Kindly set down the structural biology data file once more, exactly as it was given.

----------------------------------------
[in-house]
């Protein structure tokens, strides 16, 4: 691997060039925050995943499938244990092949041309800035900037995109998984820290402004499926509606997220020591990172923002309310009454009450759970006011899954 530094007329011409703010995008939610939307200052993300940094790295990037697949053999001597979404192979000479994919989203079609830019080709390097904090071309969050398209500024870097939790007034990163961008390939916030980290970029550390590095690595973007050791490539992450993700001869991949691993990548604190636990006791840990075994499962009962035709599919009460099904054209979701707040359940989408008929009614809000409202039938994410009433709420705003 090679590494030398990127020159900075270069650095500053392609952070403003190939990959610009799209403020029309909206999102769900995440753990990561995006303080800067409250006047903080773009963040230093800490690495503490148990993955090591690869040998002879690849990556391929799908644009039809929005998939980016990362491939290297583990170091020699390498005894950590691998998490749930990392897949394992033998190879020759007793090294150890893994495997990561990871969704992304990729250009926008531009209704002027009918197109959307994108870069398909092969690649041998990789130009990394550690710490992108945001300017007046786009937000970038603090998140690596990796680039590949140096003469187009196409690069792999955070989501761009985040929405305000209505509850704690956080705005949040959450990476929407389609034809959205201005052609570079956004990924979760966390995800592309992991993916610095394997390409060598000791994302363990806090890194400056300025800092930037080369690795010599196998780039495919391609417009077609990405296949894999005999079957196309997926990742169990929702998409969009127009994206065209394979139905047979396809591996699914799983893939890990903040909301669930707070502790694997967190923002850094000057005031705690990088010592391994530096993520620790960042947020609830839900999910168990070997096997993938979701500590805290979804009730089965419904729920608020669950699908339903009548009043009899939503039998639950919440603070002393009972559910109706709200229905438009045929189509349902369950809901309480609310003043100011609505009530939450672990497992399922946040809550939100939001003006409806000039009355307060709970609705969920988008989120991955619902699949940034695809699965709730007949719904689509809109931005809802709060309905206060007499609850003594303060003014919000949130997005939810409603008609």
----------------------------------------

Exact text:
[in-house]
């Protein structure tokens, strides 16, 4: 691997060039925050995943499938244990092949041309800035900037995109998984820290402004499926509606997220020591990172923002309310009454009450759970006011899954 530094007329011409703010995008939610939307200052993300940094790295990037697949053999001597979404192979000479994919989203079609830019080709390097904090071309969050398209500024870097939790007034990163961008390939916030980290970029550390590095690595973007050791490539992450993700001869991949691993990548604190636990006791840990075994499962009962035709599919009460099904054209979701707040359940989408008929009614809000409202039938994410009433709420705003 090679590494030398990127020159900075270069650095500053392609952070403003190939990959610009799209403020029309909206999102769900995440753990990561995006303080800067409250006047903080773009963040230093800490690495503490148990993955090591690869040998002879690849990556391929799908644009039809929005998939980016990362491939290297583990170091020699390498005894950590691998998490749930990392897949394992033998190879020759007793090294150890893994495997990561990871969704992304990729250009926008531009209704002027009918197109959307994108870069398909092969690649041998990789130009990394550690710490992108945001300017007046786009937000970038603090998140690596990796680039590949140096003469187009196409690069792999955070989501761009985040929405305000209505509850704690956080705005949040959450990476929407389609034809959205201005052609570079956004990924979760966390995800592309992991993916610095394997390409060598000791994302363990806090890194400056300025800092930037080369690795010599196998780039495919391609417009077609990405296949894999005999079957196309997926990742169990929702998409969009127009994206065209394979139905047979396809591996699914799983893939890990903040909301669930707070502790694997967190923002850094000057005031705690990088010592391994530096993520620790960042947020609830839900999910168990070997096997993938979701500590805290979804009730089965419904729920608020669950699908339903009548009043009899939503039998639950919440603070002393009972559910109706709200229905438009045929189509349902369950809901309480609310003043100011609505009530939450672990497992399922946040809550939100939001003006409806000039009355307060709970609705969920988008989120991955619902699949940034695809699965709730007949719904689509809109931005809802709060309905206060007499609850003594303060003014919000949130997005939810409603008609």